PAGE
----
Challenge Winners//

Celebrating the Life and Legacy of Omotayo Adeyemi

With a promising future ahead, Omotayo’s life was taken far too soon.

With a promising future ahead of him, Omotayo Adeyemi’s life was taken far too soon. The 28-year-old from Houston, Texas died tragically in a hit-and-run accident on August 31st. But  during his brief life, he demonstrated what it means to lead with courage, optimism, and purpose. Omotayo, a Thrive ZP Challenge winner, was dedicated to becoming the best he could be — not only by improving his health and well-being, but by inspiring others to do the same.

At the start of the Challenge, Omotayo knew he wasn’t leading a healthy life. He struggled with his weight, avoided exercise, and drank too much soda. He faced external challenges, too, losing his job as a water technician in the midst of the pandemic. But instead of becoming despondent, he made a plan — and stuck to it. He swapped sugary drinks for water and ate more vegetables. He began jogging, walking his dog, and doing 50 push-ups each morning. 

The results were dramatic: Omotayo lost 40 pounds. He felt more energetic and started sleeping better. “Doing the Challenge has given me faith and shown me another version of myself — a version of myself that lives a healthier life,” he said.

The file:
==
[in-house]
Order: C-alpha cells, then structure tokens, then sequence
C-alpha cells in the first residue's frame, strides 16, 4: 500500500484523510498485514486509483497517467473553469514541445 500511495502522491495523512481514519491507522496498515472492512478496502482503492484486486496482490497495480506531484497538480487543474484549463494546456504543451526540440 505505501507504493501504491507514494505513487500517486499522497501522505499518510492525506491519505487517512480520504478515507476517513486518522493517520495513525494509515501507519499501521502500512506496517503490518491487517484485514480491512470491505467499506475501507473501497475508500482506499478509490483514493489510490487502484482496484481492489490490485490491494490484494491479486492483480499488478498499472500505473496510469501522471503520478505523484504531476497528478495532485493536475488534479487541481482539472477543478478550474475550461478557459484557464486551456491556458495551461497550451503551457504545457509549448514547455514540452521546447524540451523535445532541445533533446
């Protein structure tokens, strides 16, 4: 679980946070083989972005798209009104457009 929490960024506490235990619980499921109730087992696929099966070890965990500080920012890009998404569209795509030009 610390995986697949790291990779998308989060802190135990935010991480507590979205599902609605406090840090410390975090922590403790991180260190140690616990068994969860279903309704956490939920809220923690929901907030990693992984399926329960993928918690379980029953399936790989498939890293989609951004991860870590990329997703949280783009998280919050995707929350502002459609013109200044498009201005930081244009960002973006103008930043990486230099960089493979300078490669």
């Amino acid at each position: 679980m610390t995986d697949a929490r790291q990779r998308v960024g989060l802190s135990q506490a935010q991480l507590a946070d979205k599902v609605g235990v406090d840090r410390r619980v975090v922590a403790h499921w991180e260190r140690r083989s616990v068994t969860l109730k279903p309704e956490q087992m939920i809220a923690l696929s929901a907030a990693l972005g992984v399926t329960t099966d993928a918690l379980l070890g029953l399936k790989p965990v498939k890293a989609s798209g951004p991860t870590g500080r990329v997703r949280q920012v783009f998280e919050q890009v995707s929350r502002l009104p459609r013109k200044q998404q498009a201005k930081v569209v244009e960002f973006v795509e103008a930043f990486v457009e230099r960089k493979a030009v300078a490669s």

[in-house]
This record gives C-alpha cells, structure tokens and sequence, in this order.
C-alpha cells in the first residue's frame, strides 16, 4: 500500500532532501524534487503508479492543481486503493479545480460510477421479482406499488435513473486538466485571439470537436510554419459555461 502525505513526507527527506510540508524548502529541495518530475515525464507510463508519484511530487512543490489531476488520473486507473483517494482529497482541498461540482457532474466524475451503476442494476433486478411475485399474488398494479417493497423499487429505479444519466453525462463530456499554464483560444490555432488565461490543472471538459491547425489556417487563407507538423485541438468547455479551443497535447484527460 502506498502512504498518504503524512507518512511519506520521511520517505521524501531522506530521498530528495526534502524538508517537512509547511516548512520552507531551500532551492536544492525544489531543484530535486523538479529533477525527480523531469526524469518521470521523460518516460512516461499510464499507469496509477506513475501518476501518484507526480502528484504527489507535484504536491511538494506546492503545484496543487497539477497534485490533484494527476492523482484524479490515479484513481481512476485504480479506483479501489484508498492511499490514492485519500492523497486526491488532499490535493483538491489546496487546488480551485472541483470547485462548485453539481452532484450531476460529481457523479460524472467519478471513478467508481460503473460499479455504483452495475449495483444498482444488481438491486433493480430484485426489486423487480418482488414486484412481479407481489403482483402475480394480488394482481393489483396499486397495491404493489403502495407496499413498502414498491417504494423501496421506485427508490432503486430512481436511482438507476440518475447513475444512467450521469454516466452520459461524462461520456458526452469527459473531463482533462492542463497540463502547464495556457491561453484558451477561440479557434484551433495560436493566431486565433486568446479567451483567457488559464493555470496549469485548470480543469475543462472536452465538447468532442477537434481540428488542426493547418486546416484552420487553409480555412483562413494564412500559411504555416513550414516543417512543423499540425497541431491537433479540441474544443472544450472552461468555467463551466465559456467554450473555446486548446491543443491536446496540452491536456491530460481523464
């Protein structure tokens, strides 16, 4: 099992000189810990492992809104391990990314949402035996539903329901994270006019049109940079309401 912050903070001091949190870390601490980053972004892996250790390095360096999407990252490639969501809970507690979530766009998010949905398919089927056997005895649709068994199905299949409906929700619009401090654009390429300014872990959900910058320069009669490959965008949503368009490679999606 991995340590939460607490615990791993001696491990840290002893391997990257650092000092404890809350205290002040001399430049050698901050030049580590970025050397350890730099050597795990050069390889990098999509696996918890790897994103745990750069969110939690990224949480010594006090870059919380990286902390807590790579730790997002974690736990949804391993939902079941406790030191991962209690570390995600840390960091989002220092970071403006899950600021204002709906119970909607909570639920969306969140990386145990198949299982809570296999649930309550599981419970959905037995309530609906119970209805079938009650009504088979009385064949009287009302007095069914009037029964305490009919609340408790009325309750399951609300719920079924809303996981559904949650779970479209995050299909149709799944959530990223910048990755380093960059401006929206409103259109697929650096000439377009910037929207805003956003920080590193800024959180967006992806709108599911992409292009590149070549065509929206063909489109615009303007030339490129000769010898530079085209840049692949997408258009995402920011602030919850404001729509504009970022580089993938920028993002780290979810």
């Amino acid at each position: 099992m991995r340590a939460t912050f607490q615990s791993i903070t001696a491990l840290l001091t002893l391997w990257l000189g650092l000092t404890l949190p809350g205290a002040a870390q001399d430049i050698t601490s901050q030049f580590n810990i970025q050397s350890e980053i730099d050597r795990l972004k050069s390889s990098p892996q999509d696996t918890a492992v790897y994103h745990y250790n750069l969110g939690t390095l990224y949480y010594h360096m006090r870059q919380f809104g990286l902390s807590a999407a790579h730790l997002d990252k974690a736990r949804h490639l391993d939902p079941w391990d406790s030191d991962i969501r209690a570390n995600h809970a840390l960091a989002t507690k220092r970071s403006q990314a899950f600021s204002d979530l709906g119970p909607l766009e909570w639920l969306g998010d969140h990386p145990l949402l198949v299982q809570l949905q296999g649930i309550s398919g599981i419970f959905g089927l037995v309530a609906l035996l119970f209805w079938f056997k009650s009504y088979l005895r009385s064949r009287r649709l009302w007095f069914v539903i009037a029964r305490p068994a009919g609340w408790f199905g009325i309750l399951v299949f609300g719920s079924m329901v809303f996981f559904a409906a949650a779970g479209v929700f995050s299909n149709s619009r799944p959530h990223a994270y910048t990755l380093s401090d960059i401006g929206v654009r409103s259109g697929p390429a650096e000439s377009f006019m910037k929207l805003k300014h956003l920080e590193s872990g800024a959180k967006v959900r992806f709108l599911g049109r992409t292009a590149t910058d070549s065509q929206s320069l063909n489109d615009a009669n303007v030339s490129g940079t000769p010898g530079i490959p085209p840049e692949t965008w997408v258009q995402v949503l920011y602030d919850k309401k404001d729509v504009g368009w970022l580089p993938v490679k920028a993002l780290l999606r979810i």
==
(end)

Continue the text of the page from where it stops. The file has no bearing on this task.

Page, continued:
Omotayo did not keep his successes to himself. He shared his progress with his family, and especially found joy in telling them about new activities and foods he tried. Shortly before his death, he invited his younger brother, Oluwaseun Adeyemi, to join the Thrive ZP Challenge too. 

Omotayo’s legacy will live on — a shining example of what it means to make Better Choices and, ultimately, how important it is to appreciate life in the moment. His own goal was “to invest in myself and help others to have a better life” — and by any measure, he succeeded.

At his brother’s request, Omotayo’s prize of $2,000 will be donated in his honor to charity: water, a non-profit organization founded in 2006 that provides drinking water to people in developing nations.

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